For readers of true crime sagas like Tinseltown and Little Demon in the City of Light comes a chilling account of a murder that captivated the United States in the 1920s.
Twelve-year-old Marion Parker was kidnapped from her Los Angeles school by an unknown assailant on December 15, 1927. Her body appeared days later, delivered to her father by the killer, who fled with the ransom money. When William Hickman was hunted down and charged with the killing, he admitted to all of it, in terrifying detail, but that was only the start….
Hickman’s insanity plea was the first of its kind in the history of California, and the nature of the crime led to a media frenzy unlike any the country had seen. His lawyers argued that their client lived in a fantasy world, inspired by movies and unable to tell right from wrong. The movie industry scrambled to protect its exploding popularity (and profits) from ruinous publicity. Outside the courtroom, the country craved every awful detail, and the media happily fed that hunger. As scandals threatened the proceedings from the start, the death of a young girl grew into a referendum on the state of America at the birth of mass media culture.
David Wilson, a private investigator for over thirty years, captures the maelstrom of Marion Parker's death in vivid detail. From the crime itself to the manhunt that followed, from the unprecedented trial to its aftermath, Wilson draws readers in to the birth of the celebrity criminal.
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About the Author
David G. Wilson worked for thirty years in the San Francisco Bay area with his own company providing investigative services. He was hired twice by the US Senate to investigate political corruption involving elected officials. In 1989 he made the first of seven trips to the West African Rain Forrest where he studied the philosophy, theology and rituals of the indigenous shamans. Based on these studies he has written ten books on traditional Yoruba culture and has lectured extensively on the topic. He lived for five years in Mexico where he studied the system of pyramids built throughout South America. He is currently living in New Mexico exploring sacred sites and working as a Jazz musician. He has three children and four grandchildren.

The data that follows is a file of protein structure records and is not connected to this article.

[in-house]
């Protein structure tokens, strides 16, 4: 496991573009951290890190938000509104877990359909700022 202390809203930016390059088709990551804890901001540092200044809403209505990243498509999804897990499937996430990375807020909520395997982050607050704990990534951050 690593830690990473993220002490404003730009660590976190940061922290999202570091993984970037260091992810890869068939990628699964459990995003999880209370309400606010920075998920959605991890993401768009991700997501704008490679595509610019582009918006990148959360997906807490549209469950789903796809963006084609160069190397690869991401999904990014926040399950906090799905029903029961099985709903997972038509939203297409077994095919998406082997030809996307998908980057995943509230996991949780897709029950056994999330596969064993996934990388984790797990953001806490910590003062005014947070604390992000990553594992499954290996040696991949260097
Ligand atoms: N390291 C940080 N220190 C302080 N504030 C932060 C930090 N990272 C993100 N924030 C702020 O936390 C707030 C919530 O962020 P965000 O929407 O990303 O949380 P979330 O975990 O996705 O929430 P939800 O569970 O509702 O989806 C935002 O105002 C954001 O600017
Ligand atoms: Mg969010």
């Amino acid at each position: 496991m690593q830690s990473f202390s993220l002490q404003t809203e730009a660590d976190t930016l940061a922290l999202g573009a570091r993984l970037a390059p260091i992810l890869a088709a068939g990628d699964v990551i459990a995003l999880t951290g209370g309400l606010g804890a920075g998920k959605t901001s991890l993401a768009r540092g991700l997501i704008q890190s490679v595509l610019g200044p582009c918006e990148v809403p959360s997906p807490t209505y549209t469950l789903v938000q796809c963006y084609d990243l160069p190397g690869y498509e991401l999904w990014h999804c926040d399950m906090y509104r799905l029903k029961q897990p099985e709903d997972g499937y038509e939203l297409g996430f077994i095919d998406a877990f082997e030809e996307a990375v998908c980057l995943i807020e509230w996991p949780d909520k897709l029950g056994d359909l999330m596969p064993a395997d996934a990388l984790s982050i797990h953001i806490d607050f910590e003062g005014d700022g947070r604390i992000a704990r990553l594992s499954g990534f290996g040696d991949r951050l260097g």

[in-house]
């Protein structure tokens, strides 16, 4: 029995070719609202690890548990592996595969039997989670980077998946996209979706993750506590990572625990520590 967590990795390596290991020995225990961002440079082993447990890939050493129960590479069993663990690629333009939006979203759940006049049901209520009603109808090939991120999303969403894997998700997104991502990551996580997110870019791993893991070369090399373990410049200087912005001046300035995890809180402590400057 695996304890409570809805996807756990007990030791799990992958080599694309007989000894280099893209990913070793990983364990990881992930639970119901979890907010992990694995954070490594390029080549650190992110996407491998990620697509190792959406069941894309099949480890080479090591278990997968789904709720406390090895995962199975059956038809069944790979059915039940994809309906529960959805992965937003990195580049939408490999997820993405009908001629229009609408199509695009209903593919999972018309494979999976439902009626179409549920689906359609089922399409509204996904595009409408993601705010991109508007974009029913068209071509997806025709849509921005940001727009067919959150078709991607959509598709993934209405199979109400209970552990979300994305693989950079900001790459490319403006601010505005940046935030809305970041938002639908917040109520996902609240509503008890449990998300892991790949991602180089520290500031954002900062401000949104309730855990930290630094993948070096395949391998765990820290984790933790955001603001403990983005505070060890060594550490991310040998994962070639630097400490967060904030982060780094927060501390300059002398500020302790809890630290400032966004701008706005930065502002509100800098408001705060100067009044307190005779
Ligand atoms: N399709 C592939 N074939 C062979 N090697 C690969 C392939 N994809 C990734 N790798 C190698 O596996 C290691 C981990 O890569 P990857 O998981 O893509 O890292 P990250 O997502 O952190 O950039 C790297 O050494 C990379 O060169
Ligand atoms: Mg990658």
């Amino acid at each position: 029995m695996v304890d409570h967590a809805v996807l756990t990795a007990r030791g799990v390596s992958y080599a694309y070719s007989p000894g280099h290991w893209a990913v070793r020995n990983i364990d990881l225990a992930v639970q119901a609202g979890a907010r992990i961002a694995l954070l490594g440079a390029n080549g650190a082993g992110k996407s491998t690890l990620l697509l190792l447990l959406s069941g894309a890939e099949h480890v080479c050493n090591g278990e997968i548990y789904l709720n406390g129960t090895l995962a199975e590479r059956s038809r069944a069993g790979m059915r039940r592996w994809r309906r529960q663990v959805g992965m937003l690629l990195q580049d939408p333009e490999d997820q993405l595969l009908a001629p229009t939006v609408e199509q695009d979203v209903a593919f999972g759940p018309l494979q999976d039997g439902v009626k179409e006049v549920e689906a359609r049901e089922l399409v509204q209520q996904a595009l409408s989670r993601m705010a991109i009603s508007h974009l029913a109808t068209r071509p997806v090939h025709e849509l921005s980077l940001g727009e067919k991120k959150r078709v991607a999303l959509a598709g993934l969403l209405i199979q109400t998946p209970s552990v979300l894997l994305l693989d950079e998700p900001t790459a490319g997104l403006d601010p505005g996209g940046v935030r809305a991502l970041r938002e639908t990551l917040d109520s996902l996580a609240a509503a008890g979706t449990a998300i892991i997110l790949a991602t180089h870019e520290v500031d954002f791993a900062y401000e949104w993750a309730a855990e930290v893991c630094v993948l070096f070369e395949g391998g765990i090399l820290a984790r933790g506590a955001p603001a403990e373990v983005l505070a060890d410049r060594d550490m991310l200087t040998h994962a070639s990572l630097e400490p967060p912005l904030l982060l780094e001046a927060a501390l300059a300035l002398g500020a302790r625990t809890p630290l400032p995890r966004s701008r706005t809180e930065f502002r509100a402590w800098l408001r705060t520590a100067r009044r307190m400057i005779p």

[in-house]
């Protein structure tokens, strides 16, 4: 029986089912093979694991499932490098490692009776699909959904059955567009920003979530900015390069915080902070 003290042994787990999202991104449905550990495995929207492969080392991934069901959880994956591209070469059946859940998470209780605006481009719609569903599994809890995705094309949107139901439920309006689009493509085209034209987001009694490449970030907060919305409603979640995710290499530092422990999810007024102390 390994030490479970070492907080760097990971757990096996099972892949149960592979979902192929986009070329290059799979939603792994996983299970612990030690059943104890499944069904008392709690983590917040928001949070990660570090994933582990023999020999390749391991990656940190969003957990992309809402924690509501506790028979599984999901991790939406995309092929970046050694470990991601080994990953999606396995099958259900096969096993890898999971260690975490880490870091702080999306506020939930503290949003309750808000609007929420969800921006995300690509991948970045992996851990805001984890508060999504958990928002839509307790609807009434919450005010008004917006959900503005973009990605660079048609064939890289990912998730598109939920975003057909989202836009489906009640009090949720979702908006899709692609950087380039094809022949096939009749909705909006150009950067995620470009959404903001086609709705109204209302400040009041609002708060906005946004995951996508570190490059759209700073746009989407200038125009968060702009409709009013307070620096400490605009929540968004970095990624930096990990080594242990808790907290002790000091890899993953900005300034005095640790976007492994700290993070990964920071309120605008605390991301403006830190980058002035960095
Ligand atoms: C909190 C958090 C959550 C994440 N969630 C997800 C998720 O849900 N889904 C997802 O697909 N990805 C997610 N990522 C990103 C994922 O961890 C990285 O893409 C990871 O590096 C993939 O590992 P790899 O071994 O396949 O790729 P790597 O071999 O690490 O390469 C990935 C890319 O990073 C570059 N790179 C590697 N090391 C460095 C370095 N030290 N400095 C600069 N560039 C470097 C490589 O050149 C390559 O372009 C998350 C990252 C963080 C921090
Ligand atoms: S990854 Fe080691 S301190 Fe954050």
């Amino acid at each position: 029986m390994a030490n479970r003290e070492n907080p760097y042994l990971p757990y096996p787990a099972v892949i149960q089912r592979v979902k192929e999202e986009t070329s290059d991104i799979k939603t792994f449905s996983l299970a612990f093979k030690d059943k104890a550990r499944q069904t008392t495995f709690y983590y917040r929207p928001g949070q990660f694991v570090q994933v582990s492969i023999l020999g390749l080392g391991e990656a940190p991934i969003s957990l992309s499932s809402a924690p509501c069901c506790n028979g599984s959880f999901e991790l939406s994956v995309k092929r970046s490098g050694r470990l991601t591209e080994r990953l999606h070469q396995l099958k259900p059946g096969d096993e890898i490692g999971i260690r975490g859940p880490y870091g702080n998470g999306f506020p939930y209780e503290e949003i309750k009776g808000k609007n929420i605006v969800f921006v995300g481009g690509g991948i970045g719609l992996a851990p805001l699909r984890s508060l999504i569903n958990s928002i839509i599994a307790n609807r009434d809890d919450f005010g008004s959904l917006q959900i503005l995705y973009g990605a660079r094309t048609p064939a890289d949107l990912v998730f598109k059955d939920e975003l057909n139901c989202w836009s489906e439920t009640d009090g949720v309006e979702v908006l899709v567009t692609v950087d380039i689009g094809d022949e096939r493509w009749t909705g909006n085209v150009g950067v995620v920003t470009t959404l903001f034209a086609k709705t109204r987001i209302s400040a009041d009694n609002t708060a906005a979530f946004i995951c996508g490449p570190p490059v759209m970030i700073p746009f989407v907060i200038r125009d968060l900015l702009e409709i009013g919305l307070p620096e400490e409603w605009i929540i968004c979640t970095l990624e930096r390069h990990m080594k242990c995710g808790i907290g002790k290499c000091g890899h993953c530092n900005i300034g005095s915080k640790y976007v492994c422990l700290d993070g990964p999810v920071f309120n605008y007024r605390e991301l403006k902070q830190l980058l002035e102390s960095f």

Most Helpful Customer Reviews
Marion Parker was 12-years-old when kidnapped and later murdered and dismembered by William Edward Hickman on December 15, 1927. He asked for $1500 ransom which was delivered by the child's father. The killer left only Marion's torso for her father ... her arms, legs and internal organs were delivered to the police at a later date. When arrested and charged, Hickman freely admitted that he had killed Marion Parker. Hickman's lawyers absolutely were against the death penalty. The best they could hope for would be something never tried before .. an insanity defense. Their argument was that he was so involved in watching theater movies, he was living in a fantasy world and did not know right from wrong. There are several parts to this book. The reader learns a little about Hickman, hears his own words about why he felt compelled to kill. We also hear about his aversion to real life .. his fantasy world in the movie theaters was his 'real world'. At the same time, there was a war on censorship in the entertainment field. Movie makers, theater owners were at loggerheads over who would set the standards of decency. This had all started when theaters were showing pictures of Marion Parker after she was killed. Several movie moguls were concerned that the Hickman case and his link to movies would kill the industry. During Hickman's trial, both defense and prosecuting attorneys were looking for psychiatrists who would testify the way they wanted. Psychiatrists weren't much respected or believed in the 1920s and there was no clear definition of insanity. The end of the book consists of what happened to all the players after .... This was an interesting read, but I would have liked to see more information concerning Hickman's early years and maybe not so much about Hollywood. Many thanks to the author / Diversion Books / Diversion Publicity / Netgalley who provided an ARC. All opinions expressed are my own.